Livestock Handling Quality Assurance

Temple Grandin
Department of Animal Science
Colorado State University
Fort Collins, CO 80523


Careful handling of pigs and cattle at the slaughter plant will help preserve meat quality. Cattle handled quietly have less bruising and cattle which remain calm during handling are less likely to have dark cutting or tough meat. In pigs, quiet handling and a minimum of electric prod use in the stunning chute will reduce PSE approximately 10 percent. Meat damage from poor injection technique may be reduced in animals that are handled quietly. Proper injection technique is easier in calm animals. People manage what they measure. Objective scoring should be used to measure the quality of handling. Vocalization scoring can be used to assess handling quality. The percentage of cattle that vocalize (moo or bellow) during handling through chutes is tabulated. Other measures are the percentage of animals prodded with an electric prod and the percentage of cattle that walk quietly into a squeeze chute. Cattle that walk quietly into the squeeze chute are less likely to get shoulder injuries which cause extensive meat damage. Cattle that are handled quietly with a minimum of electric prod use will vocalize less than cattle that are excessively prodded with an electric prod. Squeal scoring can be used in pigs to assess handling quality. Several studies show that vocalization is correlated with physiological measures of stress in both cattle and pigs.

Introduction - Handling and Quality

Quiet careful handling of cattle and pigs during all phases of production will help preserve meat quality. Voisinet et al. (1997a,b) reported that cattle that became agitated during handling in squeeze chutes had significantly lower weight gains, tougher meat and more borderline dark cutters. Dark cutting beef is darker than normal and it has a shorter shelf life. It is a severe quality defect. Practical experience and observations by the author at feedlots and slaughter plants indicate that wild excitable cattle have more dark cutters. Quiet handling also provides the advantage of significantly reducing bruising (Grandin, 1981).

Injections in muscle cause extensive meat damage (George et al., 1996 and George et al., 1997). Damage from injections in the muscle are long lasting. Injections given to calves at branding or weaning can still cause meatdamage (George et al., 1995ab). George et al. (1995a) found that injections in the muscle can cause a sphere of toughness the size of a baseball. Quiet handling is important because it is easier to properly give subcutaneous injections when cattle are standing still in a squeeze chute. When agitated, cattle struggle it is more difficult to administer injections in the correct position on the neck to help prevent meat damage. Agitated cattle that hit the headgate too hard can sustain extensive injuries which may destroy a large portion of the shoulder meat.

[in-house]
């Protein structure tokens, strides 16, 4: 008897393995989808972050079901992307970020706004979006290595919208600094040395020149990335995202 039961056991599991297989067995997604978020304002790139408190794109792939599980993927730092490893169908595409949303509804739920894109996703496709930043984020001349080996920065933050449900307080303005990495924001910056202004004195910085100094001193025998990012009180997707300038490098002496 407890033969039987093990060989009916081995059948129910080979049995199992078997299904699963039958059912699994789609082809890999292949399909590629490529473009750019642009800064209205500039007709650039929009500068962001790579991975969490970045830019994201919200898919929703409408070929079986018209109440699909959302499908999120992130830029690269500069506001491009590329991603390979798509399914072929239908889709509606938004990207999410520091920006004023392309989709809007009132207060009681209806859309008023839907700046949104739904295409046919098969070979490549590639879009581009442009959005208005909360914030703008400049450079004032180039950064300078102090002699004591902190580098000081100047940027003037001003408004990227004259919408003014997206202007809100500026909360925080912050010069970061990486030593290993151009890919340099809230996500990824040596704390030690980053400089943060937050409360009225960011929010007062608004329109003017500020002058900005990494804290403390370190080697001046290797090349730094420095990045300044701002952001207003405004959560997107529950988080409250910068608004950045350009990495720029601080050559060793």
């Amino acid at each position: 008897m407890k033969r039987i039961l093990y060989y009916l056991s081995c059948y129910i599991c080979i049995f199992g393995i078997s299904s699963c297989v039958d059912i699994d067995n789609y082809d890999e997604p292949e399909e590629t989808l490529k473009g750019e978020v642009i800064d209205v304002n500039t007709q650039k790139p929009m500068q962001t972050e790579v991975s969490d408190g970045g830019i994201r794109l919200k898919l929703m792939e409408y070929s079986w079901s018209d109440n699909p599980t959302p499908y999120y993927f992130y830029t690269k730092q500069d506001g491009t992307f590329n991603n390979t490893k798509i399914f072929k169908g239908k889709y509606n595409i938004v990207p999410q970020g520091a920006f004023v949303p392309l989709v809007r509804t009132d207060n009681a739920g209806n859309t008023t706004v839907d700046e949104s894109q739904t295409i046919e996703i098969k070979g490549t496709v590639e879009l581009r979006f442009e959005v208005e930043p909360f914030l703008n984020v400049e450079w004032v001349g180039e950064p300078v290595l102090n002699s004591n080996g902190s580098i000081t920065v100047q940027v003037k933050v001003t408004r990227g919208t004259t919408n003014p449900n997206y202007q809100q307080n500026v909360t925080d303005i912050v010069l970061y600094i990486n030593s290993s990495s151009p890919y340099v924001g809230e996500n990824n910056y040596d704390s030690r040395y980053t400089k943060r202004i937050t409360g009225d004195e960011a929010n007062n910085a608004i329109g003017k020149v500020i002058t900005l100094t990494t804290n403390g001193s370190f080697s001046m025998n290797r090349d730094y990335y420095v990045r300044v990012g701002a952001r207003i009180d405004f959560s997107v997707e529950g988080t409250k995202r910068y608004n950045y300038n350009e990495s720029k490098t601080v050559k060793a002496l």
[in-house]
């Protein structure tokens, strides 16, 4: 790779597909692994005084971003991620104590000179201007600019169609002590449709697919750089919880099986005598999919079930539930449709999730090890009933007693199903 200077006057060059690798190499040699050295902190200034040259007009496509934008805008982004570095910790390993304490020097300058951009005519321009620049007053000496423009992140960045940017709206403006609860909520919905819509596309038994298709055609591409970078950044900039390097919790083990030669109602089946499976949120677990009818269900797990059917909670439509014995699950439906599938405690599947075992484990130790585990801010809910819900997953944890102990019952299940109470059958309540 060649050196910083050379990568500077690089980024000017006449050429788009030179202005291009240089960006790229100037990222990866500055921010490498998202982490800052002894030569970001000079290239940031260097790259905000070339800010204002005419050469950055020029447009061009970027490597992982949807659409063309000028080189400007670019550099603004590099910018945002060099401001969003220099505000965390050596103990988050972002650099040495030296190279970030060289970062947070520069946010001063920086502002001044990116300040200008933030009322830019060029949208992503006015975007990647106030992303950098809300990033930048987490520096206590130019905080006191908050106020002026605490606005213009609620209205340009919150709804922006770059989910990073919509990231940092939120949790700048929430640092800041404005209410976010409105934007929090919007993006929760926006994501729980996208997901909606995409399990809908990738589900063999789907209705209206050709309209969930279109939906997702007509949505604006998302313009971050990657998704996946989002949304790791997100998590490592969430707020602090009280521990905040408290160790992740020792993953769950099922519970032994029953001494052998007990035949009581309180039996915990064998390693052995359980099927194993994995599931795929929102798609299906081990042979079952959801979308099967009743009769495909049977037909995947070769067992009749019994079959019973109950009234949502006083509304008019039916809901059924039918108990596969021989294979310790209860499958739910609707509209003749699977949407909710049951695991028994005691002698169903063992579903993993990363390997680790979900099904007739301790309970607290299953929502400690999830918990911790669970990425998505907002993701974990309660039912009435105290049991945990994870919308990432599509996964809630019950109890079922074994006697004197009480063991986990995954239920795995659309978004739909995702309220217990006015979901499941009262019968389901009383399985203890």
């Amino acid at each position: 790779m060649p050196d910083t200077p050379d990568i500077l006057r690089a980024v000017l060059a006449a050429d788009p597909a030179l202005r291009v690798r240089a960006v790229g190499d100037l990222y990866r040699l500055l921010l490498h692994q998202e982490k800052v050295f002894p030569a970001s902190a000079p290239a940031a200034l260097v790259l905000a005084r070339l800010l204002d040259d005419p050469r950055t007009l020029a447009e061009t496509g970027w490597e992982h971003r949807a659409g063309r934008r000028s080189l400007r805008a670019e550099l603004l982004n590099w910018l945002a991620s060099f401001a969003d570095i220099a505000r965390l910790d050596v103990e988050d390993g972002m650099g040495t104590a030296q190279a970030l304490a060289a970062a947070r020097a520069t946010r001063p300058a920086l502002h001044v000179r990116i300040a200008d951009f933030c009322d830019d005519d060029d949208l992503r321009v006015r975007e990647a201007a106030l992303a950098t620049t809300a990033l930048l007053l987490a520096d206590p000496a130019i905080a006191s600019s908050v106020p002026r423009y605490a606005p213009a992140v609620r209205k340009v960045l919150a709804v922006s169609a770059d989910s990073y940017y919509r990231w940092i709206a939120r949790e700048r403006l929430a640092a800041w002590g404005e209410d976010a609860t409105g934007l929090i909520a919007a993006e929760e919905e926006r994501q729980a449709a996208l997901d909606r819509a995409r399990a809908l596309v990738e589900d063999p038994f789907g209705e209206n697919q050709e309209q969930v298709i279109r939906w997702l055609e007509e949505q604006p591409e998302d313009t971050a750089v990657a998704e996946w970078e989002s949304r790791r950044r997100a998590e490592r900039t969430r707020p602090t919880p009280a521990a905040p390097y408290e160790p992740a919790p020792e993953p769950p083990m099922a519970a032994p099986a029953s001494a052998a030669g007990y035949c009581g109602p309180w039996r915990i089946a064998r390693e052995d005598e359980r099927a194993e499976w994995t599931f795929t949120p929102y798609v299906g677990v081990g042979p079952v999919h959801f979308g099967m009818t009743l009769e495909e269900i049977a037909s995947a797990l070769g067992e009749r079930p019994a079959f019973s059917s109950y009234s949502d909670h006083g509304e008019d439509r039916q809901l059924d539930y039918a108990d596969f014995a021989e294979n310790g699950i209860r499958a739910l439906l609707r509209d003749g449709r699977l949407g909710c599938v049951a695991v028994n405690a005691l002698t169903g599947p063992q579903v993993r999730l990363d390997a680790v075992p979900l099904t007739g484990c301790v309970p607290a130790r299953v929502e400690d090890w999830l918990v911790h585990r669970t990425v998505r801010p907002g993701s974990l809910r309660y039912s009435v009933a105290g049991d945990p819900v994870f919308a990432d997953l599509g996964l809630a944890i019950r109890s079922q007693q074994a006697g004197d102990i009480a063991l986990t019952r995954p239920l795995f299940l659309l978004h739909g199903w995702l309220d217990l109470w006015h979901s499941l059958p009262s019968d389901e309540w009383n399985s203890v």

Handling pigs quietly will help prevent PSE. PSE is a serious quality defect that makes the pork pale and it has poor water binding capacity. Retailers are willing to pay a premium for pork that does not have PSE (Von Rohr, 1999). The last five minutes prior to stunning is critical. Observations by the author in four different U.S. plants have shown that reducing electric prod use, squealing and pile ups resulted in 10% less PSE. Researchers have confirmed that stressful preslaughter handling will cause a deterioration of pork quality (Warris et al., 1990; D’Souza et al., 1998 and Van derWal, 1997). The elimination of electric prods also reduces blood splash (petechial hemorrhaging) in the pork (Calkins et al., 1980; Robin Warner personal communication, 1999). Blood splashed meat has red spots in it and it cannot be sold as premium product.

Blood splashing is also a problem in Kosher cattle. The author has observed in four different plants that Kosher cattle that are slaughtered without stunning often have two to three times as more blood splash compared to cattle stunned with a captive bolt. Reducing or eliminating electric prod use and keeping cattle calm in the restraining box will help reduce blood splash (Grandin, 1994; Grandin and Regenstein, 1994). The first part of this paper will review the extent of handling related meat quality problems and the second section will cover the use of auditing methods which will help maintain quiet careful handling of livestock. To maintain handling quality it has to be measured on a continuous basis to maintain a high standard of handling quality.

Review of Handling Related Quality Problems